bitcoin investment: Does bitcoin belong in your investment portfolio?
Let's be clear from the outset. I love FinTech and I am fascinated by innovation around any financial products. So it goes without saying, I am really interested in bitcoins.
In the last two years, there has been a lot of hype around bitcoins. We've all heard about it shooting from US$120 to US$1,120 between Sep and Nov 2013. Then the subsequent "crash". Now trading at around US$220 - US$250.
I've recently been diving into bitcoins and the underlying technology. I keep wondering if bitcoins can be, should be, an asset class for investment purposes. Does bitcoin investment make sense. Should bitcoin be considered as investment at all?
In analysing it's short history, it is hard to see them as a strong asset class in a diversified investment portfolio. There is too much volatility / risk, and they show a pretty strong correlation to the Aussie stock market. Both of these factors make them less than ideal candidate for Gen-Y growth portfolios.
Is bitcoin an Asset Class?
bitcoin is like a commodity that you can trade - like currency or Gold. According to Coin Cadence, there are A$4.31B of bitcoins floating around bitcoin exchanges. Daily trade is roughly A$33M worth, with average transaction size of A$150 per trade.
Despite the low volume of trading, there are lots of bitcoin exchanges around the world. From CoinBase and Kraken in the US, to CoinFloor and Coin Corner in the UK, to Bitfinex in Hong Kong, to our Aussie favourite CoinJar from Melbourne. Buying and selling bitcoin is quite simple.
In May 2015, bitcoin took a big step as an asset class, with the New York Stock Exchange creating a bitcoin Index. To me, this demonstrates some level of recognition and legitimacy as an investment asset.
We are even seeing companies creating bitcoin ETFs. They work in similar way to Gold ETFs. Even the famous Facebook villains - Winklevoss brothers, are starting a bitcoin ETF.
Interesting reading: What are ETFs?
Does it work in a diversified investment portfolio?
I was only able to get data on bitcoins from July 2010. This short duration is not ideal for investment analysis. But it is all that we have. In the 5 years to May 2015, bitcoin jumped from US$0.09 to US$237 (26 May 2015). If you owned a bitcoin from 10 July 2010 and held it through thick and thin, you’d be looking at a massive gain of 276,505% - yep, 2,766 times your money.
But … there is a massive but. bitcoin price has been jumping up and down like a yo-yo. It has a much higher volatility (risk) than other asset classes. In finance terms, it had a Coefficient of Variation of 1.41. This compared to 0.11 for the Aussie stock market and 0.09 for the Aussie government bond market. Read more about what Coefficient of Variation means here. For our purposes, we can say that bitcoin investment is orders of magnitude more risky than the stock and bond markets.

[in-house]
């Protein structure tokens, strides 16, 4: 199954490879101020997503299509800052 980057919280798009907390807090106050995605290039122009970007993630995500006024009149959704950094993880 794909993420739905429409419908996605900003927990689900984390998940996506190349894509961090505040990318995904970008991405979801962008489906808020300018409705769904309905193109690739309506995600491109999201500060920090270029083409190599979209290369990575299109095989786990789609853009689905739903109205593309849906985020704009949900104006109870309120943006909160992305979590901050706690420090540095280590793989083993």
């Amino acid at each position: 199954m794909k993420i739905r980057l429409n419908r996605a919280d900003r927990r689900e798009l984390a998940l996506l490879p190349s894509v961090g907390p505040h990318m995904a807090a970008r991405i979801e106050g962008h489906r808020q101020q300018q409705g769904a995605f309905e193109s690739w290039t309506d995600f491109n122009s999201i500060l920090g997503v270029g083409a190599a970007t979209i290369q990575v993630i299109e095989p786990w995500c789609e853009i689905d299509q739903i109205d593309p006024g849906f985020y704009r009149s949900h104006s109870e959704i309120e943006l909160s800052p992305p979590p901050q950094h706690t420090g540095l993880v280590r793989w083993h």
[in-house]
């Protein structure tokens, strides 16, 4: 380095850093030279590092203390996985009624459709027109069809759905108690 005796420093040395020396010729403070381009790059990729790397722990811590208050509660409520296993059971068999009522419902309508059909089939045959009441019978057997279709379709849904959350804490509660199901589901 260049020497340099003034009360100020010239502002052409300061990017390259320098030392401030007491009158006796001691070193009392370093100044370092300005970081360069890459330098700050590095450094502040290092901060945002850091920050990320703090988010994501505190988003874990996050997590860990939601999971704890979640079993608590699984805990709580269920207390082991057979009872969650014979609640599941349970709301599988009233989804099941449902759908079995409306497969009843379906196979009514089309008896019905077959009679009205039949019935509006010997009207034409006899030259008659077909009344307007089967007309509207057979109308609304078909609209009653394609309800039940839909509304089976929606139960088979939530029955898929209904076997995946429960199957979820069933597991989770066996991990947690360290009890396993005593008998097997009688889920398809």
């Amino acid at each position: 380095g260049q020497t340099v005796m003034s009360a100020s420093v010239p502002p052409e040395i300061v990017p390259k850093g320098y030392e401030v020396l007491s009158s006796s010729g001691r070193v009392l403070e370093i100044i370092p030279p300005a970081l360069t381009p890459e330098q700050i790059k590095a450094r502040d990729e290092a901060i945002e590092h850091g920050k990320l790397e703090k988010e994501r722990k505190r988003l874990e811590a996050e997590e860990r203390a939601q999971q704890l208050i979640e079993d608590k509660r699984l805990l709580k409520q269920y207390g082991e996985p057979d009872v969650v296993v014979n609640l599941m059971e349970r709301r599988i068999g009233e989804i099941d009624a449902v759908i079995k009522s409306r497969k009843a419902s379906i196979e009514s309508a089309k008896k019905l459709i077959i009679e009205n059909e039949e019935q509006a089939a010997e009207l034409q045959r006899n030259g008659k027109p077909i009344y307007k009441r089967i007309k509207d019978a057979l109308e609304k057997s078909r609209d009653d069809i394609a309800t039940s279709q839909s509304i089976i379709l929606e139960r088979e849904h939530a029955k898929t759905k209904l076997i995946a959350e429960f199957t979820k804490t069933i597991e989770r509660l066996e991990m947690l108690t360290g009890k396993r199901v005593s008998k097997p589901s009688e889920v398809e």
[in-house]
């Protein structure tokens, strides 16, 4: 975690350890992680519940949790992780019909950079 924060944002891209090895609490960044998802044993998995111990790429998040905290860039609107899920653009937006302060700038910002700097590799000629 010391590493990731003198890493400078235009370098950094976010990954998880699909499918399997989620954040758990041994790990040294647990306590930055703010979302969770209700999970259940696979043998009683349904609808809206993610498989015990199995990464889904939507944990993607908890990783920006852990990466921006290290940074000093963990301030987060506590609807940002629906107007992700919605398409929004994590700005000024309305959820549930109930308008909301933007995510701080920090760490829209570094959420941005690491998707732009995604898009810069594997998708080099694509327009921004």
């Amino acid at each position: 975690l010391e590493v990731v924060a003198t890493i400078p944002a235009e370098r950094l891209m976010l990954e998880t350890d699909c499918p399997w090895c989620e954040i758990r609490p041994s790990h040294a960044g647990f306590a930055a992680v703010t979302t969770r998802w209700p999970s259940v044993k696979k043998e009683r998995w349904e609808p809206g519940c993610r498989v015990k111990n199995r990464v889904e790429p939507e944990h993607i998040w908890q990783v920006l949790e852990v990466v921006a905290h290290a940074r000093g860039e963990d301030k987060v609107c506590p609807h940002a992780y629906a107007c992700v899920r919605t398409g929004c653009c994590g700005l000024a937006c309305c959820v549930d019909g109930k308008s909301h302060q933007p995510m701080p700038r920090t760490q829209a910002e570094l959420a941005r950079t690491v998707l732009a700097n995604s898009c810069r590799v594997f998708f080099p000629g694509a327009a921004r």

By itself, a high risk asset doesn’t make it a bad inclusion into a diversified portfolio. However, bitcoin also shows a good degree of positive correlation to the Aussie stock market. In the past 5 years, bitcoin had a correlation of 0.69 with the stock market. This means when the stock market goes up by $1.00, bitcoins will go up by $0.69.
This positive correlation make them a bad asset class for diversification purposes. This is especially true for Gen-Y portfolios that are usually Aussie stock heavy.
Investing and Risks
In the current form, bitcoin is probably more suitable as a currency to pay for goods and services, transferring money overseas and speculative trading. If you want to get and use bitcoins for these purposes, it is pretty easy to get yourself setup with a bitcoin wallet like CoinJar.
If you are considering bitcoin as an investment class, you should consider a few things:
- they have very high price volatility;
- there has been instances of bitcoin exchanges going out of business and lost of investor money. Most famous case being Mt Gox going bankrupt and customers lost US$450M;
- there is a very high bid/ask spread when you buy and sell bitcoins